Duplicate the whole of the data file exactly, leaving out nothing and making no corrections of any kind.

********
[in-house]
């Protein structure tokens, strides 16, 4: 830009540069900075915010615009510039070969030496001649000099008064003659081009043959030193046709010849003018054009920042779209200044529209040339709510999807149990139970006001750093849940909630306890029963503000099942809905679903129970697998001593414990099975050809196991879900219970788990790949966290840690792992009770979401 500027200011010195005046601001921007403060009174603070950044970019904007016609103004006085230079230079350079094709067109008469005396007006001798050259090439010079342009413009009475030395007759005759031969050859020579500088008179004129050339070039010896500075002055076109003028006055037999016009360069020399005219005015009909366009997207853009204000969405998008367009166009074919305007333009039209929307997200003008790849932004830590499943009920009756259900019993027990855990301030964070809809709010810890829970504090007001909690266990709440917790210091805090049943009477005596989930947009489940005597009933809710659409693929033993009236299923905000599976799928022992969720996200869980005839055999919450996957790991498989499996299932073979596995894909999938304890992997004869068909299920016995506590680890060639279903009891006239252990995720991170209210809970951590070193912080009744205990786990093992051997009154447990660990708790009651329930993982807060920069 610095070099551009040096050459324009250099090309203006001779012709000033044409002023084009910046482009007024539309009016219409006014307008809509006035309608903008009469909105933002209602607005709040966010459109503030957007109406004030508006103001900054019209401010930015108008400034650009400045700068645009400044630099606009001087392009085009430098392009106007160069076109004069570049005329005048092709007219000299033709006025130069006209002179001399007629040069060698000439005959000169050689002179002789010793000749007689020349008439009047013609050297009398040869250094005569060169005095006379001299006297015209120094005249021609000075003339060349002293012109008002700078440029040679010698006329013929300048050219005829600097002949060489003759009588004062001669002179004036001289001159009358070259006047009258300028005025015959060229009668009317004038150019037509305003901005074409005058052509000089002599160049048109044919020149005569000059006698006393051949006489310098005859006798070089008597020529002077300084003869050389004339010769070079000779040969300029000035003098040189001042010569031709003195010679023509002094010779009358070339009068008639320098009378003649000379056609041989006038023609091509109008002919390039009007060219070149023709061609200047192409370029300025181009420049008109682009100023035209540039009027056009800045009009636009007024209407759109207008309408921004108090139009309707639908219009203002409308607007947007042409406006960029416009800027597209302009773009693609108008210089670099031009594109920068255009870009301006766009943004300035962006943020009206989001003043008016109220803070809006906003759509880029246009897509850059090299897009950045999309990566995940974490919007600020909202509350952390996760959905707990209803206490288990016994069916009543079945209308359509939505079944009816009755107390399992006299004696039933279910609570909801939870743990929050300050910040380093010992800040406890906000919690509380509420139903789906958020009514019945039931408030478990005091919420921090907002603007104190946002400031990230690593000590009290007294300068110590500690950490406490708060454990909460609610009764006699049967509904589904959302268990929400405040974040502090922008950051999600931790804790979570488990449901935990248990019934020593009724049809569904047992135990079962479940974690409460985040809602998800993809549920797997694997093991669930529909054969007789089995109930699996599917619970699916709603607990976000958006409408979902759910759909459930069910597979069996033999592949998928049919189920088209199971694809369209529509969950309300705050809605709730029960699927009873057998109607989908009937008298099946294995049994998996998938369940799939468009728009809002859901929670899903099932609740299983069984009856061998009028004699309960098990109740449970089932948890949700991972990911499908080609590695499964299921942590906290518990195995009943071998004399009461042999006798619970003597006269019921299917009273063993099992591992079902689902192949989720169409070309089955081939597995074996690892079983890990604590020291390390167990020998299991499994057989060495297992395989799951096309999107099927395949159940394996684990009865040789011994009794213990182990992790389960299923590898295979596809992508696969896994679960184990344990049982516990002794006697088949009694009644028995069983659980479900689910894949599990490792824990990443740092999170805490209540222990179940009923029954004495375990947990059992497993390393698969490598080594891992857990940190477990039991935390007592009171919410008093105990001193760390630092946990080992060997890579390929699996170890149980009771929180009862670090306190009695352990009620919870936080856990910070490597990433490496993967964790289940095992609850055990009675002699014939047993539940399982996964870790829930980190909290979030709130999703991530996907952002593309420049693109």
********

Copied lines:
[in-house]
């Protein structure tokens, strides 16, 4: 830009540069900075915010615009510039070969030496001649000099008064003659081009043959030193046709010849003018054009920042779209200044529209040339709510999807149990139970006001750093849940909630306890029963503000099942809905679903129970697998001593414990099975050809196991879900219970788990790949966290840690792992009770979401 500027200011010195005046601001921007403060009174603070950044970019904007016609103004006085230079230079350079094709067109008469005396007006001798050259090439010079342009413009009475030395007759005759031969050859020579500088008179004129050339070039010896500075002055076109003028006055037999016009360069020399005219005015009909366009997207853009204000969405998008367009166009074919305007333009039209929307997200003008790849932004830590499943009920009756259900019993027990855990301030964070809809709010810890829970504090007001909690266990709440917790210091805090049943009477005596989930947009489940005597009933809710659409693929033993009236299923905000599976799928022992969720996200869980005839055999919450996957790991498989499996299932073979596995894909999938304890992997004869068909299920016995506590680890060639279903009891006239252990995720991170209210809970951590070193912080009744205990786990093992051997009154447990660990708790009651329930993982807060920069 610095070099551009040096050459324009250099090309203006001779012709000033044409002023084009910046482009007024539309009016219409006014307008809509006035309608903008009469909105933002209602607005709040966010459109503030957007109406004030508006103001900054019209401010930015108008400034650009400045700068645009400044630099606009001087392009085009430098392009106007160069076109004069570049005329005048092709007219000299033709006025130069006209002179001399007629040069060698000439005959000169050689002179002789010793000749007689020349008439009047013609050297009398040869250094005569060169005095006379001299006297015209120094005249021609000075003339060349002293012109008002700078440029040679010698006329013929300048050219005829600097002949060489003759009588004062001669002179004036001289001159009358070259006047009258300028005025015959060229009668009317004038150019037509305003901005074409005058052509000089002599160049048109044919020149005569000059006698006393051949006489310098005859006798070089008597020529002077300084003869050389004339010769070079000779040969300029000035003098040189001042010569031709003195010679023509002094010779009358070339009068008639320098009378003649000379056609041989006038023609091509109008002919390039009007060219070149023709061609200047192409370029300025181009420049008109682009100023035209540039009027056009800045009009636009007024209407759109207008309408921004108090139009309707639908219009203002409308607007947007042409406006960029416009800027597209302009773009693609108008210089670099031009594109920068255009870009301006766009943004300035962006943020009206989001003043008016109220803070809006906003759509880029246009897509850059090299897009950045999309990566995940974490919007600020909202509350952390996760959905707990209803206490288990016994069916009543079945209308359509939505079944009816009755107390399992006299004696039933279910609570909801939870743990929050300050910040380093010992800040406890906000919690509380509420139903789906958020009514019945039931408030478990005091919420921090907002603007104190946002400031990230690593000590009290007294300068110590500690950490406490708060454990909460609610009764006699049967509904589904959302268990929400405040974040502090922008950051999600931790804790979570488990449901935990248990019934020593009724049809569904047992135990079962479940974690409460985040809602998800993809549920797997694997093991669930529909054969007789089995109930699996599917619970699916709603607990976000958006409408979902759910759909459930069910597979069996033999592949998928049919189920088209199971694809369209529509969950309300705050809605709730029960699927009873057998109607989908009937008298099946294995049994998996998938369940799939468009728009809002859901929670899903099932609740299983069984009856061998009028004699309960098990109740449970089932948890949700991972990911499908080609590695499964299921942590906290518990195995009943071998004399009461042999006798619970003597006269019921299917009273063993099992591992079902689902192949989720169409070309089955081939597995074996690892079983890990604590020291390390167990020998299991499994057989060495297992395989799951096309999107099927395949159940394996684990009865040789011994009794213990182990992790389960299923590898295979596809992508696969896994679960184990344990049982516990002794006697088949009694009644028995069983659980479900689910894949599990490792824990990443740092999170805490209540222990179940009923029954004495375990947990059992497993390393698969490598080594891992857990940190477990039991935390007592009171919410008093105990001193760390630092946990080992060997890579390929699996170890149980009771929180009862670090306190009695352990009620919870936080856990910070490597990433490496993967964790289940095992609850055990009675002699014939047993539940399982996964870790829930980190909290979030709130999703991530996907952002593309420049693109």